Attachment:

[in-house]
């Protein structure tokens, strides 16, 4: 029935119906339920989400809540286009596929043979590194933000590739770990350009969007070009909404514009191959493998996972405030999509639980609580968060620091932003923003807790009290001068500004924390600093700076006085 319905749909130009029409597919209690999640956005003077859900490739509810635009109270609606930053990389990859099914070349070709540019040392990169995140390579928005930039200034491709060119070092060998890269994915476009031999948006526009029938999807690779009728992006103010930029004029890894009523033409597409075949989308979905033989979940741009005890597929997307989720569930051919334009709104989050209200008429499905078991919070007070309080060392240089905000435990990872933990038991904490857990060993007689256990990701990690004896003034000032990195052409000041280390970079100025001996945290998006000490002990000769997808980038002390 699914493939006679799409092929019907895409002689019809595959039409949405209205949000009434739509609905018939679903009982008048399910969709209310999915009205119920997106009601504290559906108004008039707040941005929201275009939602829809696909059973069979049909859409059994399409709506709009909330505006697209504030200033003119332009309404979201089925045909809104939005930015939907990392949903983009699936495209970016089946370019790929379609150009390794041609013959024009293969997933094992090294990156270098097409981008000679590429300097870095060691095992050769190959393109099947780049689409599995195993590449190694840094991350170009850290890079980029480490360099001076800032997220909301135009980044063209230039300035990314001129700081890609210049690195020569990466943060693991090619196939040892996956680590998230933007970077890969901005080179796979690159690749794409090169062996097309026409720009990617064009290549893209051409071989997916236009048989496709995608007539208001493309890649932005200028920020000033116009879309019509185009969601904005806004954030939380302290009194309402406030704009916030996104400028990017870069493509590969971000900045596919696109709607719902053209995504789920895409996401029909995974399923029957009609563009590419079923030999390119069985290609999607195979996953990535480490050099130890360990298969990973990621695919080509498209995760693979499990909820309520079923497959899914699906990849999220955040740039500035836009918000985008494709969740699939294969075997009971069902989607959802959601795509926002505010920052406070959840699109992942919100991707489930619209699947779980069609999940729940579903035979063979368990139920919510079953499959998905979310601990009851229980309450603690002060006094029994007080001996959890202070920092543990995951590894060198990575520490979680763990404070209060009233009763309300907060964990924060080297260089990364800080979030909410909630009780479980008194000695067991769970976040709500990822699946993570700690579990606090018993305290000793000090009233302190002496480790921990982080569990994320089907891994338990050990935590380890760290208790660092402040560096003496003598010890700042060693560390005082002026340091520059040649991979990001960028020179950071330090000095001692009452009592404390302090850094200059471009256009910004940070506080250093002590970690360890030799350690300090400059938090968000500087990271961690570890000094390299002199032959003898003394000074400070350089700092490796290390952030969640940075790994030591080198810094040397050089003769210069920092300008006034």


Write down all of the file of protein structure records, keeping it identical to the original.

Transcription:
[in-house]
């Protein structure tokens, strides 16, 4: 029935119906339920989400809540286009596929043979590194933000590739770990350009969007070009909404514009191959493998996972405030999509639980609580968060620091932003923003807790009290001068500004924390600093700076006085 319905749909130009029409597919209690999640956005003077859900490739509810635009109270609606930053990389990859099914070349070709540019040392990169995140390579928005930039200034491709060119070092060998890269994915476009031999948006526009029938999807690779009728992006103010930029004029890894009523033409597409075949989308979905033989979940741009005890597929997307989720569930051919334009709104989050209200008429499905078991919070007070309080060392240089905000435990990872933990038991904490857990060993007689256990990701990690004896003034000032990195052409000041280390970079100025001996945290998006000490002990000769997808980038002390 699914493939006679799409092929019907895409002689019809595959039409949405209205949000009434739509609905018939679903009982008048399910969709209310999915009205119920997106009601504290559906108004008039707040941005929201275009939602829809696909059973069979049909859409059994399409709506709009909330505006697209504030200033003119332009309404979201089925045909809104939005930015939907990392949903983009699936495209970016089946370019790929379609150009390794041609013959024009293969997933094992090294990156270098097409981008000679590429300097870095060691095992050769190959393109099947780049689409599995195993590449190694840094991350170009850290890079980029480490360099001076800032997220909301135009980044063209230039300035990314001129700081890609210049690195020569990466943060693991090619196939040892996956680590998230933007970077890969901005080179796979690159690749794409090169062996097309026409720009990617064009290549893209051409071989997916236009048989496709995608007539208001493309890649932005200028920020000033116009879309019509185009969601904005806004954030939380302290009194309402406030704009916030996104400028990017870069493509590969971000900045596919696109709607719902053209995504789920895409996401029909995974399923029957009609563009590419079923030999390119069985290609999607195979996953990535480490050099130890360990298969990973990621695919080509498209995760693979499990909820309520079923497959899914699906990849999220955040740039500035836009918000985008494709969740699939294969075997009971069902989607959802959601795509926002505010920052406070959840699109992942919100991707489930619209699947779980069609999940729940579903035979063979368990139920919510079953499959998905979310601990009851229980309450603690002060006094029994007080001996959890202070920092543990995951590894060198990575520490979680763990404070209060009233009763309300907060964990924060080297260089990364800080979030909410909630009780479980008194000695067991769970976040709500990822699946993570700690579990606090018993305290000793000090009233302190002496480790921990982080569990994320089907891994338990050990935590380890760290208790660092402040560096003496003598010890700042060693560390005082002026340091520059040649991979990001960028020179950071330090000095001692009452009592404390302090850094200059471009256009910004940070506080250093002590970690360890030799350690300090400059938090968000500087990271961690570890000094390299002199032959003898003394000074400070350089700092490796290390952030969640940075790994030591080198810094040397050089003769210069920092300008006034």